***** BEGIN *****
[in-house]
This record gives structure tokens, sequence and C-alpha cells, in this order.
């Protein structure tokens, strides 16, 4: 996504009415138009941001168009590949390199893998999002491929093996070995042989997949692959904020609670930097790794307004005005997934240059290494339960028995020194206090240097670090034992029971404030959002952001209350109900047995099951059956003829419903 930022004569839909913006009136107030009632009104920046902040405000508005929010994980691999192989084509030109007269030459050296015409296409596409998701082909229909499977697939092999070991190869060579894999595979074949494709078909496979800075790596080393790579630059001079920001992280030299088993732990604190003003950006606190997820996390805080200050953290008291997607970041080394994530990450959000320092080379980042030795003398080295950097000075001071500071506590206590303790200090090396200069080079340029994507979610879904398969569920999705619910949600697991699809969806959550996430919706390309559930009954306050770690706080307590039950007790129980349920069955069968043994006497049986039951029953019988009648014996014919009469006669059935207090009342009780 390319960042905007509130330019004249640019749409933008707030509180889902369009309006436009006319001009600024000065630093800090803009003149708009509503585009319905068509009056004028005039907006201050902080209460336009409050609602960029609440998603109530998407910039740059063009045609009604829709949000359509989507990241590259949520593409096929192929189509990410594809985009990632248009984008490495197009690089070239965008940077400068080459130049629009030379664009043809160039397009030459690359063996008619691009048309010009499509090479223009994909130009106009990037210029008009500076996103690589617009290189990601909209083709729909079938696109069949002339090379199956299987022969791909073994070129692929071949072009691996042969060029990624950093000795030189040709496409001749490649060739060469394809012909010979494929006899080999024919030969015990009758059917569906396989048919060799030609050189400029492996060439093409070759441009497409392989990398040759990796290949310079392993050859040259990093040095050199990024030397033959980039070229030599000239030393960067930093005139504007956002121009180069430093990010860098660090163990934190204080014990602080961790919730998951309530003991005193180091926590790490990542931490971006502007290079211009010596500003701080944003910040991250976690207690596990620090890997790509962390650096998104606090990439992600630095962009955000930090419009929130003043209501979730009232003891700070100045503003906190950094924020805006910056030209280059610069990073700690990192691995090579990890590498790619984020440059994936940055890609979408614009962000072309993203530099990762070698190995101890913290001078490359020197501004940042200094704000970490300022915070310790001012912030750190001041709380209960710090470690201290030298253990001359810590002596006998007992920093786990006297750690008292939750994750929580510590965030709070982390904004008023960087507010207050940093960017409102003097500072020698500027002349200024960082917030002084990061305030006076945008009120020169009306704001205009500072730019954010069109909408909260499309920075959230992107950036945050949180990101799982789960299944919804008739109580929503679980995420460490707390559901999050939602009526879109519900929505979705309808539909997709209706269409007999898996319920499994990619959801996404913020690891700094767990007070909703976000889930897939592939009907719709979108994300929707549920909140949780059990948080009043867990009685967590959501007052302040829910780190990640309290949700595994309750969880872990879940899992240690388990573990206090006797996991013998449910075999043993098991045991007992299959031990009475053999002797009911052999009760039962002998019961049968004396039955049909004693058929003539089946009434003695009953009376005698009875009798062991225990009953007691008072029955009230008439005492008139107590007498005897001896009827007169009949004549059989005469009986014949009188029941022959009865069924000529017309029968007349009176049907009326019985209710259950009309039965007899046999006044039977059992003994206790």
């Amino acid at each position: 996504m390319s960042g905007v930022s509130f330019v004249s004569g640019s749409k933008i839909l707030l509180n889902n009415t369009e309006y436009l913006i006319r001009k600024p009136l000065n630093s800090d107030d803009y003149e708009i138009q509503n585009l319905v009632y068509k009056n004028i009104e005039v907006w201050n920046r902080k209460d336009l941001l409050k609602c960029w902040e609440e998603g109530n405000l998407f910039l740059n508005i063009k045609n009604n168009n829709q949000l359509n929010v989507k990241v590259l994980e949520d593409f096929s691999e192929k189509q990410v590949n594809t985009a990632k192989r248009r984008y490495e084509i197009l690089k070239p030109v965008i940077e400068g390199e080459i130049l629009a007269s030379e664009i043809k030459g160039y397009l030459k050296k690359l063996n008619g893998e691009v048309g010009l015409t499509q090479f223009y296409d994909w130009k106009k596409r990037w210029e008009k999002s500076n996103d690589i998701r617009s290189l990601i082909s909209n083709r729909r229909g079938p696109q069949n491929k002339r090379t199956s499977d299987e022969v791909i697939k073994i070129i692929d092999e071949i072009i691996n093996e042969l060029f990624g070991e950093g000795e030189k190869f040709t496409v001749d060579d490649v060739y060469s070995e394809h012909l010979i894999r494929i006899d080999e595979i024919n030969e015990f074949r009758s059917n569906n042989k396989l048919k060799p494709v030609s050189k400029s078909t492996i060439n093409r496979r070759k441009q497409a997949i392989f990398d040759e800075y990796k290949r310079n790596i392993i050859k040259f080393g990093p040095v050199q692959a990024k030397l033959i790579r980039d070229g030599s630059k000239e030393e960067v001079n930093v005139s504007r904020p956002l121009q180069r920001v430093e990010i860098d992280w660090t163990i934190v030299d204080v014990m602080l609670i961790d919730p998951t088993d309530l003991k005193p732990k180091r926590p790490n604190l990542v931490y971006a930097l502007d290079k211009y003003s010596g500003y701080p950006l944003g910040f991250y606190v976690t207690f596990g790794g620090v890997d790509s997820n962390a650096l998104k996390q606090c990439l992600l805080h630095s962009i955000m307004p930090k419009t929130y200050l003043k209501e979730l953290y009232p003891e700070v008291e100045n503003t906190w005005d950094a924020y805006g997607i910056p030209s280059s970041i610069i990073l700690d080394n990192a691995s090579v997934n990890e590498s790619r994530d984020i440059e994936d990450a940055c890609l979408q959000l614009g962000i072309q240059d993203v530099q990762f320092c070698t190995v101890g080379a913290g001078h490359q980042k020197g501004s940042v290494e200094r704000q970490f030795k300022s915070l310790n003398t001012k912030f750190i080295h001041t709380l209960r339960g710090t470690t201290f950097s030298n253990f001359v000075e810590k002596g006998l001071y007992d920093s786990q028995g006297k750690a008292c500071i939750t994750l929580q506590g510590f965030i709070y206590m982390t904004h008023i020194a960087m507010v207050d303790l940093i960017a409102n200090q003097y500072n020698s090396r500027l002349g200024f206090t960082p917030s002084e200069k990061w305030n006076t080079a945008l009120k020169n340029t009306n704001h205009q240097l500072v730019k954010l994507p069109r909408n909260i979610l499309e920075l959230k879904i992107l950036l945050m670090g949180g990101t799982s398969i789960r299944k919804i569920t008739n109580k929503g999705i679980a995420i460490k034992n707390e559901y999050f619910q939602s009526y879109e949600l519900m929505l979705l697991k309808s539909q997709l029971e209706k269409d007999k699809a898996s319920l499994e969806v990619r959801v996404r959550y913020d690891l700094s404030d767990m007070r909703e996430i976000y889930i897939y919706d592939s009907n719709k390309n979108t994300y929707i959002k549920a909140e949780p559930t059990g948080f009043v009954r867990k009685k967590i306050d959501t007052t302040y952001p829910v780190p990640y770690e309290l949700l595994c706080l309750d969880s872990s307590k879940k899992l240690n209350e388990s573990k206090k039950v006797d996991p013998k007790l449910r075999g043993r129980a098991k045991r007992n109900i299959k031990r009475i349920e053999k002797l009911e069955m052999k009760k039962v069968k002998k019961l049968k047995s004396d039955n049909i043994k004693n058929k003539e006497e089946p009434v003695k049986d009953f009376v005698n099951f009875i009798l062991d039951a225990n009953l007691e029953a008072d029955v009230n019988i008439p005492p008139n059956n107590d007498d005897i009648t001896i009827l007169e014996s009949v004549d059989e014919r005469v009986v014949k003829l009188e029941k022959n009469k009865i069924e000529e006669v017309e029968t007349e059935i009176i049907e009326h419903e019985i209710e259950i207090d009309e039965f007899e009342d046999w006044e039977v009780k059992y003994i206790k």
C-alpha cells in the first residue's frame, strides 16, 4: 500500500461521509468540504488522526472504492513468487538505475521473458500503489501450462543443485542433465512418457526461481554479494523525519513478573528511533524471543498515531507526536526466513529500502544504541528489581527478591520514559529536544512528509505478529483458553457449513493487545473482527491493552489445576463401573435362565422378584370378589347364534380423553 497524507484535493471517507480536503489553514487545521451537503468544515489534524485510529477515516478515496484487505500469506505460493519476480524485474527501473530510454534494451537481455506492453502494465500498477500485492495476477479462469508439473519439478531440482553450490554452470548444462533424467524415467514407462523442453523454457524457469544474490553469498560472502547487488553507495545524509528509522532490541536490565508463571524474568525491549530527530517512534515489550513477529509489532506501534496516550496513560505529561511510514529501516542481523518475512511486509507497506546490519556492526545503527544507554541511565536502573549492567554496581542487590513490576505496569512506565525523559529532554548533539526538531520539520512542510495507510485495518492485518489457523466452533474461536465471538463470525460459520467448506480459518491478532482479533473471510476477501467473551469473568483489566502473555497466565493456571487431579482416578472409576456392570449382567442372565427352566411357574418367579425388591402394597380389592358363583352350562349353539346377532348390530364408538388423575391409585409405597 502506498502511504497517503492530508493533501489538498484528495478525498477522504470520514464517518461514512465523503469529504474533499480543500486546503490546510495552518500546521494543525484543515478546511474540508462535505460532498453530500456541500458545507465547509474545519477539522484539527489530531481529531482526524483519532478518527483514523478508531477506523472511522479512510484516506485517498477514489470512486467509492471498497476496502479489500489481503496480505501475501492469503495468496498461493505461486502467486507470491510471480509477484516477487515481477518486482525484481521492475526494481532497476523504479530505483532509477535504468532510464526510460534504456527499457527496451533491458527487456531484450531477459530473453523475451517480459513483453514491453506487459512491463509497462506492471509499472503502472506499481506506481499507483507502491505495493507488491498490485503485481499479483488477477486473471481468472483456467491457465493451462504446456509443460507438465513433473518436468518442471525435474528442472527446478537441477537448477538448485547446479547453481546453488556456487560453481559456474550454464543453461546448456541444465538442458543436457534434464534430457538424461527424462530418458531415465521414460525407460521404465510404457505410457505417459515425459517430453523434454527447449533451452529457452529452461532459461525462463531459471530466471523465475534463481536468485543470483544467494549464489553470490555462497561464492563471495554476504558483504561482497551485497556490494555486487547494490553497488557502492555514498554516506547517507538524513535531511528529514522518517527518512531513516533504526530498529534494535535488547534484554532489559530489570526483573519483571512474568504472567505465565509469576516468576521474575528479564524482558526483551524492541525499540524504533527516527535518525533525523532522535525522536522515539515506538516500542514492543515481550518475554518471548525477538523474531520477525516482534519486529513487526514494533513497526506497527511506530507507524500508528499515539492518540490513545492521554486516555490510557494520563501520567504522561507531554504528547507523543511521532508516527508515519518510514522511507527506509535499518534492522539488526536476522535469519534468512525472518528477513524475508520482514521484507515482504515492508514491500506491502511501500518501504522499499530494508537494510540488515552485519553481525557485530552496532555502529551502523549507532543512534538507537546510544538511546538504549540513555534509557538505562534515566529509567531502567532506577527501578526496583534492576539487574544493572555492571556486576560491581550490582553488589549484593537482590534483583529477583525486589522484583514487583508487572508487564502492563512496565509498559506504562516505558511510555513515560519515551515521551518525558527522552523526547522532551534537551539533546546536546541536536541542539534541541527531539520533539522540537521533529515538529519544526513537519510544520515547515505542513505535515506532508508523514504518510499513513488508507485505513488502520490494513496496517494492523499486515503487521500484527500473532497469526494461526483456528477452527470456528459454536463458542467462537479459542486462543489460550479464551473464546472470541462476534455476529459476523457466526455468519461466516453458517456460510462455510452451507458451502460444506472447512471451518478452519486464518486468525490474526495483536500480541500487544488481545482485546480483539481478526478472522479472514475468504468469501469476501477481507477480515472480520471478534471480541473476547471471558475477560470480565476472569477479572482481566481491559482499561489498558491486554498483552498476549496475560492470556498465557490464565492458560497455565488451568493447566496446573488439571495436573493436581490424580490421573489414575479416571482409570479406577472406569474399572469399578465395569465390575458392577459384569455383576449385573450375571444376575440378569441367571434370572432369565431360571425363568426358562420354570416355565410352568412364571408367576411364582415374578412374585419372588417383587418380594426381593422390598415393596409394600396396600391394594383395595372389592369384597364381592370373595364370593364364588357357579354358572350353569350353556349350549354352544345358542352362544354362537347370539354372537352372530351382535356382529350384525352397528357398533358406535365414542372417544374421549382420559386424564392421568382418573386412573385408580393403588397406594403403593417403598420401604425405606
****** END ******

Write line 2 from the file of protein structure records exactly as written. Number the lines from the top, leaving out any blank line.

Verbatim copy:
This record gives structure tokens, sequence and C-alpha cells, in this order.